Control of the tachycardias in the hydropic fetuses (66%) was less frequent than in non-hydropic fetuses (83%). Poor transfer of drugs, particularly digoxin, across the placenta in the hydropic fetus may explain these differences.1 3 Flecainide does cross the placenta effectively, even when the fetus is hydropic.7Use of flecainide controlled the rhythm more rapidly and caused resolution of hydrops more frequently than the combination of digoxin and verapamil. There were, however, three intrauterine deaths of hydropic fetuses with supraventricular tachycardia within 24 hours of starting flecainide. This is of concern, because of the known negative inotropic effects of flecainide. Intrauterine deaths, however, also occurred in three fetuses (two non-hydropic, one hydropic) treated with digoxin alone. Thus it is impossible to be certain if flecainide was truly associated with an increased incidence of intrauterine death, or whether this is a chance finding in fetuses who are at risk of intrauterine death, regardless of the drug used.

Even though flecainide offers the possibility of effective transplacental treatment of the hydropic fetus, serious questions were raised about flecainide in the cardiac arrhythmia suppression trial (CAST),16 in which patients with ventricular ectopy following myocardial infarction were investigated. There was an increased incidence of arrhythmia related deaths in the patients treated with either flecainide or encainide compared with placebo. Although postinfarction patients are a different group from pregnant mothers, doubts persist about the safety of flecainide, despite encouraging reports of its use in children.17 In our unit, flecainide treatment is restricted to hydropic or refractory cases of tachycardias, and whenever flecainide is used the mother is admitted to hospital for monitoring of drug levels and serial electrocardiograms to detect any sign of toxicity. To date, we have not documented any serious effects of flecainide on maternal cardiac rhythm necessitating withdrawal of the drug.

Direct fetal treatment was used in only 3% of our cases, compared with 50% of hydropic fetuses in a series reported by Hansmann et al.1 Our reluctance to use such an approach is because of the high risk of cordocentesis in the hydropic fetus18 and of direct injection of antiarrhythmic drugs. Of the 13 fetuses in the series reported by Hansmann et al,1 two cardiac arrests (15%) occurred during direct fetal treatment and multiple injections of antiarrhythmic drugs were often required (up to 25 separate injections in one fetus). The use of oral maternal flecainide has resulted in less frequent direct fetal treatment in our unit, and in the experience of others.3 The overall survival of the hydropic fetuses in our series (73%) was very similar to the survival rate (76%) in the study reported by Hansmann et al. In the four cases in our series in whom direct treatment was used, episodes of significant fetal bradycardia were observed in two cases following amiodarone, and asystole in one following intravenous verapamil. The use of verapamil in this fetus predated reports of serious adverse effects of this drug in the neonatal period.19 The death of one fetus after cordocentesis for measurement of flecainide levels has led to our abandoning this practice of monitoring fetal drug levels, and now treatment is monitored by measurement of maternal drug concentrations in combination with echocardiographic assessment of the fetus.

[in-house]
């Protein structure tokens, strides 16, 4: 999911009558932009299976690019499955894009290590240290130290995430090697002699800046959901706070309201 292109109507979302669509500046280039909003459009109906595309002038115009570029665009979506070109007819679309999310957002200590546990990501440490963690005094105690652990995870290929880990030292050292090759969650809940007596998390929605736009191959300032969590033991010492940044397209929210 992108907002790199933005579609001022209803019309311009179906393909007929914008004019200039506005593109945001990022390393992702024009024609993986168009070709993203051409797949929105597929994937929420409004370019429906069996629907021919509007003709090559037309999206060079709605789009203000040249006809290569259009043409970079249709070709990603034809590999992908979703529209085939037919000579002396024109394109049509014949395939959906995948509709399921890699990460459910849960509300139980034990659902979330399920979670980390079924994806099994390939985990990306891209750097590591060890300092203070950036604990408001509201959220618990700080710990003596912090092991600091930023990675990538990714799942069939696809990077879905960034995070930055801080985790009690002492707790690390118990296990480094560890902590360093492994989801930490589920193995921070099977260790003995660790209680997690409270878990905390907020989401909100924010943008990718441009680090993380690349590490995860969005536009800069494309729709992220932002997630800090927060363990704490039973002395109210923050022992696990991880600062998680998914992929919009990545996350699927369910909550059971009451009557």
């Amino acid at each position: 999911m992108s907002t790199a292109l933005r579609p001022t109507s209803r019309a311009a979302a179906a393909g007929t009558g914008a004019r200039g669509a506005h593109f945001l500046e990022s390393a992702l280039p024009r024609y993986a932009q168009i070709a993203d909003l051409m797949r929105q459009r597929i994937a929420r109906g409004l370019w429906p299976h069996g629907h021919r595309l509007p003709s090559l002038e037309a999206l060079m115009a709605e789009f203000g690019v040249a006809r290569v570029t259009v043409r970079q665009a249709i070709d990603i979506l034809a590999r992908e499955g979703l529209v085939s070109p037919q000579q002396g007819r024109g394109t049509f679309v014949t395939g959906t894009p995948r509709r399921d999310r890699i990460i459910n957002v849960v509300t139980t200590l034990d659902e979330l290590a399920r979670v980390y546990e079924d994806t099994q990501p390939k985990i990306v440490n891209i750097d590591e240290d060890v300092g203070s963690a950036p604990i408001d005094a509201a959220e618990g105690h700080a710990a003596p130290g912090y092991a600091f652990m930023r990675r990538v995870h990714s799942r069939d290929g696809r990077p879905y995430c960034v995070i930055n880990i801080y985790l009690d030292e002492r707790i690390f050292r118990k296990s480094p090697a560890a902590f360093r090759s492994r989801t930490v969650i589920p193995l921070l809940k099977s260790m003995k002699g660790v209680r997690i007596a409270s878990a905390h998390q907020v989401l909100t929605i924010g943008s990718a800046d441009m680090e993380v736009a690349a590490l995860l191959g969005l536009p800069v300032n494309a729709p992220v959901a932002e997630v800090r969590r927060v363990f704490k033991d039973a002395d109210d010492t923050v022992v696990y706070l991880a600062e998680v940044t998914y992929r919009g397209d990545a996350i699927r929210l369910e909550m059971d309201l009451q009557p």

Postnatally, drug treatment for individual babies varied widely: 43% of non-hydropic fetuses and 21% of hydropic fetuses did not receive any maintenance treatment beyond the neonatal period. This variation is not surprising as the babies were delivered at several different hospitals with different treatment protocols. Some units elected to observe initially and only treat those newborns who had a recurrence of the tachycardia, but at other units antiarrhythmic treatment was given “prophylactically” for at least six months before any attempt was made to withdraw treatment. The variety of different drugs used in the newborn period suggests that the fetus with a tachycardia should be delivered either at a cardiac centre or at a high level neonatal centre with close cardiological support. Neurological sequelae were documented in only two children (1.6%), which is relatively low given the difficult prenatal and postnatal course which many of these babies had undergone. This justifies the efforts which are made to treat such fetuses both prenatally and postnatally.


The non-hydropic fetus with a tachycardia has an excellent prognosis with transplacental treatment. The mortality in hydropic fetuses is much higher, but the majority of tachycardias associated with hydrops can still be controlled with transplacental treatment, and the mortality is much lower if the arrhythmia is controlled prenatally. The choice of drug treatment and the method used to deliver the drug to the fetus remains controversial. Although transplacental flecainide is associated with more rapid control of the arrhythmia and more frequent resolution of hydrops compared with other drugs given by the transplacental route—with results being comparable with other series where direct treatment has been used—it has still not been proved to be the ideal treatment. Thus there still remains an urgent need for a prospective, multicentre, randomised trial to establish the optimum protocol for the management of fetal tachycardias.


We acknowledge the contribution of Professor L D Allan and Mr Darryl Maxwell to the clinical management of some of the fetuses in this series.